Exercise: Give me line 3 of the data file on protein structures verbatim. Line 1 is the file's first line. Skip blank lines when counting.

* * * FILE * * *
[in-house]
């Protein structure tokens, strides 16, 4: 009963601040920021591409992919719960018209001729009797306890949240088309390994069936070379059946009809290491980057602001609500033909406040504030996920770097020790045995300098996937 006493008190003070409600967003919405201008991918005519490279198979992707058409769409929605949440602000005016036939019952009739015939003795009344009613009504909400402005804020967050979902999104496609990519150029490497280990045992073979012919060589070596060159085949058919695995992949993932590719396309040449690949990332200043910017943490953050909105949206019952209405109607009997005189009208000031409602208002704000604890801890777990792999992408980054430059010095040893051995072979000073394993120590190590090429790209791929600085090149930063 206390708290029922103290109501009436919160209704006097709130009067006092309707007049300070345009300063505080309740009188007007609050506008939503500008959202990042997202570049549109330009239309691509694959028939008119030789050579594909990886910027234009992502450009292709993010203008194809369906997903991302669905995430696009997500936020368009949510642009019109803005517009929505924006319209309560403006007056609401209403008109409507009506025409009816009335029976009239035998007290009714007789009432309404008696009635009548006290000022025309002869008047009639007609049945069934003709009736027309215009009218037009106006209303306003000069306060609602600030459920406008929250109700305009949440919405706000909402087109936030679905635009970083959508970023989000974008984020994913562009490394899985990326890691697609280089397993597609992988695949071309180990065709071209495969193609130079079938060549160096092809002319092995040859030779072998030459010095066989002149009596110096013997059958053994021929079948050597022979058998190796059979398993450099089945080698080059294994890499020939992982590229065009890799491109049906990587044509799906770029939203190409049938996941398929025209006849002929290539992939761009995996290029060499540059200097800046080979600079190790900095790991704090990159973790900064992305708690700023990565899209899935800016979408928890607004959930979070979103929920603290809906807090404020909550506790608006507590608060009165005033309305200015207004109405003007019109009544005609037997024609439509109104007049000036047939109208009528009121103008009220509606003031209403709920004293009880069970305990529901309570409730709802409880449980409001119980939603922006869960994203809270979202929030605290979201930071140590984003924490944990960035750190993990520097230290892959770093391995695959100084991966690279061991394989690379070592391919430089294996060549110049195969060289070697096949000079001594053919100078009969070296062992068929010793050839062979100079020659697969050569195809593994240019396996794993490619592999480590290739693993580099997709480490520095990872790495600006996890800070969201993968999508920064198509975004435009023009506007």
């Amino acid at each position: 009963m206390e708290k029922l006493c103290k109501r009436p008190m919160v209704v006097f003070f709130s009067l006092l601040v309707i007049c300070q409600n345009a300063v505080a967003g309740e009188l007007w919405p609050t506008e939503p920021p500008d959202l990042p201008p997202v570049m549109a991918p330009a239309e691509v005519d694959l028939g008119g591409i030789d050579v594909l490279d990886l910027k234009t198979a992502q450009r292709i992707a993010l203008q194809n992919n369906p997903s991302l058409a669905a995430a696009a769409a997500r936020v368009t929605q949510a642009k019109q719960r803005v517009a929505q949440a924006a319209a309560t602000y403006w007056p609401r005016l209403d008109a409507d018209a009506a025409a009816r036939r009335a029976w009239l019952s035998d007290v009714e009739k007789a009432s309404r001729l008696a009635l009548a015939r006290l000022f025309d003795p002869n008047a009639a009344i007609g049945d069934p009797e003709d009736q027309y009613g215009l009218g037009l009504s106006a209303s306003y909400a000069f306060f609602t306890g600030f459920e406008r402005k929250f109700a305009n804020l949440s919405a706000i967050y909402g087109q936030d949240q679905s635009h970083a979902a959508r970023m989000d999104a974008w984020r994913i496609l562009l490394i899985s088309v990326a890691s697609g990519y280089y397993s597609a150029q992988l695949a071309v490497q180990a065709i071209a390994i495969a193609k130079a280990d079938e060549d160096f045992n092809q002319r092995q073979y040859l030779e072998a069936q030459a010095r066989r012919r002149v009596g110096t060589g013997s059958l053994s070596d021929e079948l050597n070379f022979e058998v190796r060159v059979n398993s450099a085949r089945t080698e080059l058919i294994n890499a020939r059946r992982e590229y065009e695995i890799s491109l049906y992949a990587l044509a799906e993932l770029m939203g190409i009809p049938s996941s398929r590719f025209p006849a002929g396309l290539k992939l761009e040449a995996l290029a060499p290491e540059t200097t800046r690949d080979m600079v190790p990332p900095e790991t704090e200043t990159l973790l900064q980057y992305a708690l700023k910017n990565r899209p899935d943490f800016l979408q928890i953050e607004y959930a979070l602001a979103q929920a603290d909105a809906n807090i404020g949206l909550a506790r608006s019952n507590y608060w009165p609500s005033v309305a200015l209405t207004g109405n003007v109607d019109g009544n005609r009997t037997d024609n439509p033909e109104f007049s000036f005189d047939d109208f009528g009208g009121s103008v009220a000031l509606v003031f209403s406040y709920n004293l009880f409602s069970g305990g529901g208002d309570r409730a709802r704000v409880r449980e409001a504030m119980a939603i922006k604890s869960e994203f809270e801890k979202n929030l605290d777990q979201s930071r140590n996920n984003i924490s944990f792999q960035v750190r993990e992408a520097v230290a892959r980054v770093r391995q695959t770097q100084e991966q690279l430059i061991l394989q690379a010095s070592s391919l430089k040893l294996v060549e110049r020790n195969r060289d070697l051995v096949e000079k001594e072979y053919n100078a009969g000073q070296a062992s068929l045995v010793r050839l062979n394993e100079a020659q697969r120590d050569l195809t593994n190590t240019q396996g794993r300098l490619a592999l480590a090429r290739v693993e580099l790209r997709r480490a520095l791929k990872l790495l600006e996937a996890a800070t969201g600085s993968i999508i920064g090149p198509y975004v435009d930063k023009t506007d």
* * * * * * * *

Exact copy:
């Amino acid at each position: 009963m206390e708290k029922l006493c103290k109501r009436p008190m919160v209704v006097f003070f709130s009067l006092l601040v309707i007049c300070q409600n345009a300063v505080a967003g309740e009188l007007w919405p609050t506008e939503p920021p500008d959202l990042p201008p997202v570049m549109a991918p330009a239309e691509v005519d694959l028939g008119g591409i030789d050579v594909l490279d990886l910027k234009t198979a992502q450009r292709i992707a993010l203008q194809n992919n369906p997903s991302l058409a669905a995430a696009a769409a997500r936020v368009t929605q949510a642009k019109q719960r803005v517009a929505q949440a924006a319209a309560t602000y403006w007056p609401r005016l209403d008109a409507d018209a009506a025409a009816r036939r009335a029976w009239l019952s035998d007290v009714e009739k007789a009432s309404r001729l008696a009635l009548a015939r006290l000022f025309d003795p002869n008047a009639a009344i007609g049945d069934p009797e003709d009736q027309y009613g215009l009218g037009l009504s106006a209303s306003y909400a000069f306060f609602t306890g600030f459920e406008r402005k929250f109700a305009n804020l949440s919405a706000i967050y909402g087109q936030d949240q679905s635009h970083a979902a959508r970023m989000d999104a974008w984020r994913i496609l562009l490394i899985s088309v990326a890691s697609g990519y280089y397993s597609a150029q992988l695949a071309v490497q180990a065709i071209a390994i495969a193609k130079a280990d079938e060549d160096f045992n092809q002319r092995q073979y040859l030779e072998a069936q030459a010095r066989r012919r002149v009596g110096t060589g013997s059958l053994s070596d021929e079948l050597n070379f022979e058998v190796r060159v059979n398993s450099a085949r089945t080698e080059l058919i294994n890499a020939r059946r992982e590229y065009e695995i890799s491109l049906y992949a990587l044509a799906e993932l770029m939203g190409i009809p049938s996941s398929r590719f025209p006849a002929g396309l290539k992939l761009e040449a995996l290029a060499p290491e540059t200097t800046r690949d080979m600079v190790p990332p900095e790991t704090e200043t990159l973790l900064q980057y992305a708690l700023k910017n990565r899209p899935d943490f800016l979408q928890i953050e607004y959930a979070l602001a979103q929920a603290d909105a809906n807090i404020g949206l909550a506790r608006s019952n507590y608060w009165p609500s005033v309305a200015l209405t207004g109405n003007v109607d019109g009544n005609r009997t037997d024609n439509p033909e109104f007049s000036f005189d047939d109208f009528g009208g009121s103008v009220a000031l509606v003031f209403s406040y709920n004293l009880f409602s069970g305990g529901g208002d309570r409730a709802r704000v409880r449980e409001a504030m119980a939603i922006k604890s869960e994203f809270e801890k979202n929030l605290d777990q979201s930071r140590n996920n984003i924490s944990f792999q960035v750190r993990e992408a520097v230290a892959r980054v770093r391995q695959t770097q100084e991966q690279l430059i061991l394989q690379a010095s070592s391919l430089k040893l294996v060549e110049r020790n195969r060289d070697l051995v096949e000079k001594e072979y053919n100078a009969g000073q070296a062992s068929l045995v010793r050839l062979n394993e100079a020659q697969r120590d050569l195809t593994n190590t240019q396996g794993r300098l490619a592999l480590a090429r290739v693993e580099l790209r997709r480490a520095l791929k990872l790495l600006e996937a996890a800070t969201g600085s993968i999508i920064g090149p198509y975004v435009d930063k023009t506007d």